“This novel was a scandal in my country,” Obono says, via her book’s translator, Lawrence Schimel. “It was forbidden to discuss its homosexual content in the media. It had a great success in Spain and reached Equatorial Guinea on the rebound. Its success was such that even though I have written four novels, nobody forgets La Bastarda. It’s the book of rebellion, they say.”

The story follows teenager Okomo. Defying her maternal grandmother, Okomo attempts to locate her biological father, not considered her dad in Fang tradition. During her search, she meets her gay uncle, who has been cast out of the community.

Through friends and acquaintances, Okomo finds herself questioning traditions in village society and Fang culture. This leads her to revelations about her own sexuality, taboo in her society.

In one of the story’s most heart-wrenching moments, Okomo discovers that while her culture has a word for gay men, there isn’t one for women. The teen laments: “If you don’t have a name, you’re invisible, and if you’re invisible, you can’t claim any rights.”

Obono explains: “In Okomo’s tradition, women are not people but just property of men. A woman’s sexuality is in the service of her ethnicity, of reproduction. Okomo, who represents womanhood, vindicates the right to be visible, to be an activist, and to enjoy a fundamental right: sexuality.”

The story came at huge personal cost to the writer. “I already lived openly,” Obono says. “But a book like La Bastarda in a closed society pulls you out of the closet on an institutional level. Relatives and friends called my mother to tell them her daughter disobeyed tradition and her place as a woman inside it, writing this filth.”

She continues, “I feel alone as a woman who writes about a marginalised group. I feel alone for not being heteronormative. I feel alone because I have lightish skin and don’t fit into the racial categories of my country: black, white, mulatta. I feel alone for not lightening my skin. I feel alone for not putting on make-up or wearing high heels. I feel alone for not belonging to the masculine gender nor the female: I’m a mix of both.

“The moment comes when you decide to be yourself, without complexes or categories. And you’re happy. I have friendships that don’t abandon me, books, writing – by loving them so much I keep myself sane.” @ms_tiahmarie

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Launch: Plus One by Vanessa Raphaely (17 October)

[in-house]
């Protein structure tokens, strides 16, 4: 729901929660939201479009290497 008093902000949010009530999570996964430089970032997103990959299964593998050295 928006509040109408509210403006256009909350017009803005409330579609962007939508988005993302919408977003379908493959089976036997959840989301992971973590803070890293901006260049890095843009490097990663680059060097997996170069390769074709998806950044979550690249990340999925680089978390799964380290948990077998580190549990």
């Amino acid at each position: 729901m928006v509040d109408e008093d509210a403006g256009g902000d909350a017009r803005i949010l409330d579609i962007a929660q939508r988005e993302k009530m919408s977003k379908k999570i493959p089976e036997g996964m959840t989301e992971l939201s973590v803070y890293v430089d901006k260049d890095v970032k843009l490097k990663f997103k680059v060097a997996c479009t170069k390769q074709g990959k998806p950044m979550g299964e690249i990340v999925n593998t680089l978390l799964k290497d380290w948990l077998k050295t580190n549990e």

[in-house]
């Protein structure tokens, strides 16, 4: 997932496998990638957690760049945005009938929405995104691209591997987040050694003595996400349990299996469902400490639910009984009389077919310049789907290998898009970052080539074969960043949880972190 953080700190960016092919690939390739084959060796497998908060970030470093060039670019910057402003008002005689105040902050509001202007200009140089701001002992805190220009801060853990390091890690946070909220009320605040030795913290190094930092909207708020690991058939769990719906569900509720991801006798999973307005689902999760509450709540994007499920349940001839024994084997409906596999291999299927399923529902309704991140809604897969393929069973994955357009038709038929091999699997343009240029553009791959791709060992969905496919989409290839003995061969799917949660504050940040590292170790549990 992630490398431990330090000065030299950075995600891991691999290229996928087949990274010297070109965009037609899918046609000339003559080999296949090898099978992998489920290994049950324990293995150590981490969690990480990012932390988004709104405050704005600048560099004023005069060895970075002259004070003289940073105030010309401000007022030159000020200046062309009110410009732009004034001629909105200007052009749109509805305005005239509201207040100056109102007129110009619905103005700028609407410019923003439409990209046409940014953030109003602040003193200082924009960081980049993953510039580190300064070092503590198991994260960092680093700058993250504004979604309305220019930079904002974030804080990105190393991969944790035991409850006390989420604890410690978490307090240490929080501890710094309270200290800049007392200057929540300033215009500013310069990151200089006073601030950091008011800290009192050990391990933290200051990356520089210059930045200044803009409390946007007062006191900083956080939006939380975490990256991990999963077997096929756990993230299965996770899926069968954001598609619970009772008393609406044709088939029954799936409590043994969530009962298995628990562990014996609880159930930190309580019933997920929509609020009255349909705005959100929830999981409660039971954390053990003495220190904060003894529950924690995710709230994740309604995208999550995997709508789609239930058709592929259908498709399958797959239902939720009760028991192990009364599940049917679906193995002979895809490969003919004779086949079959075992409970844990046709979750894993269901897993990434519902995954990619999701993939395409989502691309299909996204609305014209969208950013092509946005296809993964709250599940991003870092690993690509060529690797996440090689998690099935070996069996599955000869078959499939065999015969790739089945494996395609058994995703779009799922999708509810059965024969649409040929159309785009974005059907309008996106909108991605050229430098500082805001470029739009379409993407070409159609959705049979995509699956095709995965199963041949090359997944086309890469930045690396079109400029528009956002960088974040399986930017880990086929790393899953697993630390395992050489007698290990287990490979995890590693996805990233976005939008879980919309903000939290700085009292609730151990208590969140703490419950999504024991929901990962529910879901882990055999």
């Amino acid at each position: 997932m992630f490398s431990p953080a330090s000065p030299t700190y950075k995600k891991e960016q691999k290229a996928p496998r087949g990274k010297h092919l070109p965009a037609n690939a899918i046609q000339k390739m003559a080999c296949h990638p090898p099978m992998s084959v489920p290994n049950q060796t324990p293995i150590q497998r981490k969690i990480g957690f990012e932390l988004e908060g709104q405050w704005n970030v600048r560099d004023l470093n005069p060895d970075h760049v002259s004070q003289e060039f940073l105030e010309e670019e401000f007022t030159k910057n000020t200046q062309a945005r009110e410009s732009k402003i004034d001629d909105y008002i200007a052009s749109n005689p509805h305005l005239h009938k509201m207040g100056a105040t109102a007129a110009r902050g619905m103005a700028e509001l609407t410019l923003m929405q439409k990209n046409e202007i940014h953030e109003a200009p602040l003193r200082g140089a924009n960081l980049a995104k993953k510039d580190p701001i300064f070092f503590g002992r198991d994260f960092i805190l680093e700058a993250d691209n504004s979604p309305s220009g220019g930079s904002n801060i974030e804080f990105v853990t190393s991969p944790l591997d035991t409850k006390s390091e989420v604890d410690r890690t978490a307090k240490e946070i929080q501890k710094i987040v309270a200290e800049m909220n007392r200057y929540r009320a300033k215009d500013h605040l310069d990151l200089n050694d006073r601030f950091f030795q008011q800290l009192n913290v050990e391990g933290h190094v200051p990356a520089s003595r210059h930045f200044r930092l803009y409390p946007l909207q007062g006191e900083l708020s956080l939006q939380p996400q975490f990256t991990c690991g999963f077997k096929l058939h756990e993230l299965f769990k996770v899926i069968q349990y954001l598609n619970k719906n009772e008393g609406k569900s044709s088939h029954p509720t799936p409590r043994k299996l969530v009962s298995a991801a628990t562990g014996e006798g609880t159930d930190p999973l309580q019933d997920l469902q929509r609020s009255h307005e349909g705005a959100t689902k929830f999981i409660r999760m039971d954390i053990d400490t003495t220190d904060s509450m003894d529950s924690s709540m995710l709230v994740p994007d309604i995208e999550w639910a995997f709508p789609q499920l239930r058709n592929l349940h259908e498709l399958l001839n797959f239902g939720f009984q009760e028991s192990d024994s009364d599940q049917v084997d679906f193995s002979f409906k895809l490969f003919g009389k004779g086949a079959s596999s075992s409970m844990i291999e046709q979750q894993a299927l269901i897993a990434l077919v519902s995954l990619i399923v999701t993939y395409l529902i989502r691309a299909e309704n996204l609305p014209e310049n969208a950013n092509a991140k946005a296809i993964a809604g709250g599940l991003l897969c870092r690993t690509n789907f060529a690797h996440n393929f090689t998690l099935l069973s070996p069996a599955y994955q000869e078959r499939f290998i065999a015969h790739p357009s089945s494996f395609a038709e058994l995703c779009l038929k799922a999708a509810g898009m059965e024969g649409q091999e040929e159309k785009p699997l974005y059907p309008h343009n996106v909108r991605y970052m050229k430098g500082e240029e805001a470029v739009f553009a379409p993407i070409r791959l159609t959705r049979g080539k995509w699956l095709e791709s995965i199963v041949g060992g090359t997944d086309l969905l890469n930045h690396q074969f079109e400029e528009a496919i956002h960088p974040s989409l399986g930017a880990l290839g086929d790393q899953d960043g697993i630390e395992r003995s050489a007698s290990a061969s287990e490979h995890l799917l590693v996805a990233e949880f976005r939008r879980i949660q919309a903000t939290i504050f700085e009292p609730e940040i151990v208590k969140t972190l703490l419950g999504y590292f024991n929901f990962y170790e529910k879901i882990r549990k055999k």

‘Outside, in the road, behind what looks like some hastily erected barricades, I see a crowd.

Television cameras. Lights. Paparazzi. Press photographers.

They’ve materialised out of nowhere. What looks like over a hundred locals and tourists are peering into every car leaving this area. Crowding against the car doors, pushing cameras up against the windows. Jostling. Screaming. Shouting. In all my anxiety, hard- nosed journalist that I’m not, during the hours spent shifting around in the plastic seat in the waiting room I had somehow not understood the enormity of this story.’

As deputy editor of the glamorous FILLE magazine in London, Lisa Lassiter had almost passed up the chance of a weekend on a billionaire’s yacht off the coast of Mykonos.

But her best friend Claudia Hemmingway, on her way to becoming one of the hottest movie stars on the planet, could be very persuasive when she wanted something.

Not only would they get there by private jet, she’d told Lisa, they would also get to rub shoulders with VIP guests – not least a famous Hollywood film producer. It would be a weekend of fun, sunshine, champagne and partying. And it was all of those things. Until it wasn’t.

Lisa has spent ten years trying to get past that weekend. If she has learnt anything, it is that unfinished business and secrets always work their way to the surface. Moving on is one thing; forgetting is another, and forgiving … well, where to start?

Event Details

Die eerste boek in die Lord of the Rings-trilogie kan nou in Afrikaans geniet word!

Drie Ringe vir die Elf-konings onder die hemelwerf,
sewe vir die Dwerg-here in klipsale gekroon,
nege vir Mense, gedoem om te sterf,
een vir die Donker Heer op sy donker troon
in die Land van Mordor waar die Skaduwees draal.